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A huge step forward for Liberia's threatened elephants

July 06, 2017 | Elephants / conservation / africa / liberia


We have a huge cheer for the president of Liberia, Ellen Johnson Sirleaf, who has taken a massive step forwards for Liberian forest elephants by giving her formal signature for the immediate implementation of a National Elephant Action Plan, which will gain much-needed support for elephant conservation.


Devised by Fauna & Flora International (FFI) and partners and funded by Stop Ivory, the action plan aims to help tackle the growing threats to the country’s forest elephants. West Africa has lost more than 90 percent of its suitable elephant habitat over the last 35 years, as a result of logging, mining and agriculture. This loss of habitat is highly detrimental for elephants as they require vast areas to roam, so their survival depends on safeguarding sites and the corridors connecting them.


Forest elephants are only found in eight African countries, and among these countries, Liberia has the largest forest cover, so Liberia's population is extremely important. “This action plan is an essential step in coordinating efforts at a national level,” said Michelle Klailova, FFI’s Liberia programme manager. “It will allow us to obtain a better understanding of the issues surrounding the distribution and conservation of Liberia’s elephants, identify the key threats and establish a programme of measures to ensure the survival of the species in Liberia.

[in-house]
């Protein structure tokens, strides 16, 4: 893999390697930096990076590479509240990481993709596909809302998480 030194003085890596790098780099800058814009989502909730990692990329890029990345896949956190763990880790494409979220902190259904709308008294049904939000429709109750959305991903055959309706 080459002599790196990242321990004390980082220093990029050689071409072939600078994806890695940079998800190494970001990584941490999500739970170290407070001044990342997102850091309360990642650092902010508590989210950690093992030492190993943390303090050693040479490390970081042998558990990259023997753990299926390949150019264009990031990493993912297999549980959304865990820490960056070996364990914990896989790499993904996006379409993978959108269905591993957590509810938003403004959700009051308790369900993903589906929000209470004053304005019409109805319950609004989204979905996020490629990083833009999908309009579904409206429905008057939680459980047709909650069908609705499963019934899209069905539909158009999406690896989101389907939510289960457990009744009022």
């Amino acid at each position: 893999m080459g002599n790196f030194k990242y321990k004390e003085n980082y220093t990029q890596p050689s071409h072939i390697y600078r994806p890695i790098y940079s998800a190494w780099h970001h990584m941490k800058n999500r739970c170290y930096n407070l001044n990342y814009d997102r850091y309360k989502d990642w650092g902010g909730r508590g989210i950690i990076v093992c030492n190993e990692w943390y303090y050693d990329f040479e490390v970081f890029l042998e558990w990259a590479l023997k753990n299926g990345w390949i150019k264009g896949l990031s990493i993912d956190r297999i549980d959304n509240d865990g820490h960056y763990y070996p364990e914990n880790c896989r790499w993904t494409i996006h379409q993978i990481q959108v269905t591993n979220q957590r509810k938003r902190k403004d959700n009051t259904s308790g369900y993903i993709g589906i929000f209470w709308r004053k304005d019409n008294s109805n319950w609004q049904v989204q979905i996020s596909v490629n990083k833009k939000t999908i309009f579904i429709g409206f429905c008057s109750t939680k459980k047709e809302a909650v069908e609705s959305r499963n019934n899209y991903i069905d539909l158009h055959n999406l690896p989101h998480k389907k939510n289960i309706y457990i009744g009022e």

“The Liberian president’s signature will ensure the ideas and objectives towards elephant conservation are not just theoretical but actually implemented through the action plan,” she added.


At Friends of Animals, we know that Africa’s big five species are already facing extinction because of habitat loss and poaching, and that’s why we working hard to pass legislation that would ban trophy hunting of these animals in states like Connecticut and New York. The United States should not be supplying customers to the horrific trophy hunting industry and when these animals are already fighting for their lives. 


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